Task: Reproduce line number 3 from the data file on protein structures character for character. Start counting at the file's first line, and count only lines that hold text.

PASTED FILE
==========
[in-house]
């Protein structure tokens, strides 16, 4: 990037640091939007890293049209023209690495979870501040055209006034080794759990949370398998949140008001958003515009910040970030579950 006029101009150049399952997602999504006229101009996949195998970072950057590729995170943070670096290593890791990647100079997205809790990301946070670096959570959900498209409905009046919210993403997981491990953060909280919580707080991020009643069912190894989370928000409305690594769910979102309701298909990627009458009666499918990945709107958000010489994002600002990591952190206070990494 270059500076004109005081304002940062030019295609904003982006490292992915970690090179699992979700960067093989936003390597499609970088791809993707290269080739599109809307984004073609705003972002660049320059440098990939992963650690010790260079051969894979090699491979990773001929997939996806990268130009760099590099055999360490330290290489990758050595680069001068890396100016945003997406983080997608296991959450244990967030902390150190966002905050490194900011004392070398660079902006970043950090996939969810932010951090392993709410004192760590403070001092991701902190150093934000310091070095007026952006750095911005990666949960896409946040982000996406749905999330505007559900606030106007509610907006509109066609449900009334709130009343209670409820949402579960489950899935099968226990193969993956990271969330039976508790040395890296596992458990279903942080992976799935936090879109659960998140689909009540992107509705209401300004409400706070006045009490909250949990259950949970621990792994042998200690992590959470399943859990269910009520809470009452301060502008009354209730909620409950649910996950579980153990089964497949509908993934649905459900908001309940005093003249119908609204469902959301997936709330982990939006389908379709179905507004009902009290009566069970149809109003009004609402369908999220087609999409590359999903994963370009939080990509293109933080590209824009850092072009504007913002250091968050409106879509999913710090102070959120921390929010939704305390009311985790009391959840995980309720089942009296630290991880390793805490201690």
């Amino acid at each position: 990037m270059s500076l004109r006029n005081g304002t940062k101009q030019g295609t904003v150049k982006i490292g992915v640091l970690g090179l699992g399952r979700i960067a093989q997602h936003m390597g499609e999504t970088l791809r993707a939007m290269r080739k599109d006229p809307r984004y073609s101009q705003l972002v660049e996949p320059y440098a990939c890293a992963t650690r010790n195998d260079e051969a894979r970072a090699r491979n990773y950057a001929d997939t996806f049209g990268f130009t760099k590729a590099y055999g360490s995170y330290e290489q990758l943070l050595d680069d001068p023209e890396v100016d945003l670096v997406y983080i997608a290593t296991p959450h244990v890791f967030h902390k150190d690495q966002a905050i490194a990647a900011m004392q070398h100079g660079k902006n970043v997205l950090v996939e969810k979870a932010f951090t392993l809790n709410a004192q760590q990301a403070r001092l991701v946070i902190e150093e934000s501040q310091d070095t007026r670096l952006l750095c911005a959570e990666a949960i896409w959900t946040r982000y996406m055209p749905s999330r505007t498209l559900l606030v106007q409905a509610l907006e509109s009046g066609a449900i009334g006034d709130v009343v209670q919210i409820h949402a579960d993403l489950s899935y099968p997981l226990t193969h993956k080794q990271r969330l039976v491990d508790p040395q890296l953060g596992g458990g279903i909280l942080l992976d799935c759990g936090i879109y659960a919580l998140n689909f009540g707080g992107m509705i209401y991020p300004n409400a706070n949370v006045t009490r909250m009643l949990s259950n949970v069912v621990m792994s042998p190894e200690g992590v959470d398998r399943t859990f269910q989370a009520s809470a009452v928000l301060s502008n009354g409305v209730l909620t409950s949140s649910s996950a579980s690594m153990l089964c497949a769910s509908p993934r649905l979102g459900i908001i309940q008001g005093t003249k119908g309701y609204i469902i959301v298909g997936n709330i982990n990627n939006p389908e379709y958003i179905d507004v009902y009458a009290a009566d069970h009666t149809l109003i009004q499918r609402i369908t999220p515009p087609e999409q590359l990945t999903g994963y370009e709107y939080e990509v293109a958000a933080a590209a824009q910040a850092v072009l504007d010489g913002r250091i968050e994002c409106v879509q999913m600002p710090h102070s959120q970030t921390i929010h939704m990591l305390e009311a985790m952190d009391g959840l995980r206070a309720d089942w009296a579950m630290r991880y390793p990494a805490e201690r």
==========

């Amino acid at each position: 990037m270059s500076l004109r006029n005081g304002t940062k101009q030019g295609t904003v150049k982006i490292g992915v640091l970690g090179l699992g399952r979700i960067a093989q997602h936003m390597g499609e999504t970088l791809r993707a939007m290269r080739k599109d006229p809307r984004y073609s101009q705003l972002v660049e996949p320059y440098a990939c890293a992963t650690r010790n195998d260079e051969a894979r970072a090699r491979n990773y950057a001929d997939t996806f049209g990268f130009t760099k590729a590099y055999g360490s995170y330290e290489q990758l943070l050595d680069d001068p023209e890396v100016d945003l670096v997406y983080i997608a290593t296991p959450h244990v890791f967030h902390k150190d690495q966002a905050i490194a990647a900011m004392q070398h100079g660079k902006n970043v997205l950090v996939e969810k979870a932010f951090t392993l809790n709410a004192q760590q990301a403070r001092l991701v946070i902190e150093e934000s501040q310091d070095t007026r670096l952006l750095c911005a959570e990666a949960i896409w959900t946040r982000y996406m055209p749905s999330r505007t498209l559900l606030v106007q409905a509610l907006e509109s009046g066609a449900i009334g006034d709130v009343v209670q919210i409820h949402a579960d993403l489950s899935y099968p997981l226990t193969h993956k080794q990271r969330l039976v491990d508790p040395q890296l953060g596992g458990g279903i909280l942080l992976d799935c759990g936090i879109y659960a919580l998140n689909f009540g707080g992107m509705i209401y991020p300004n409400a706070n949370v006045t009490r909250m009643l949990s259950n949970v069912v621990m792994s042998p190894e200690g992590v959470d398998r399943t859990f269910q989370a009520s809470a009452v928000l301060s502008n009354g409305v209730l909620t409950s949140s649910s996950a579980s690594m153990l089964c497949a769910s509908p993934r649905l979102g459900i908001i309940q008001g005093t003249k119908g309701y609204i469902i959301v298909g997936n709330i982990n990627n939006p389908e379709y958003i179905d507004v009902y009458a009290a009566d069970h009666t149809l109003i009004q499918r609402i369908t999220p515009p087609e999409q590359l990945t999903g994963y370009e709107y939080e990509v293109a958000a933080a590209a824009q910040a850092v072009l504007d010489g913002r250091i968050e994002c409106v879509q999913m600002p710090h102070s959120q970030t921390i929010h939704m990591l305390e009311a985790m952190d009391g959840l995980r206070a309720d089942w009296a579950m630290r991880y390793p990494a805490e201690r």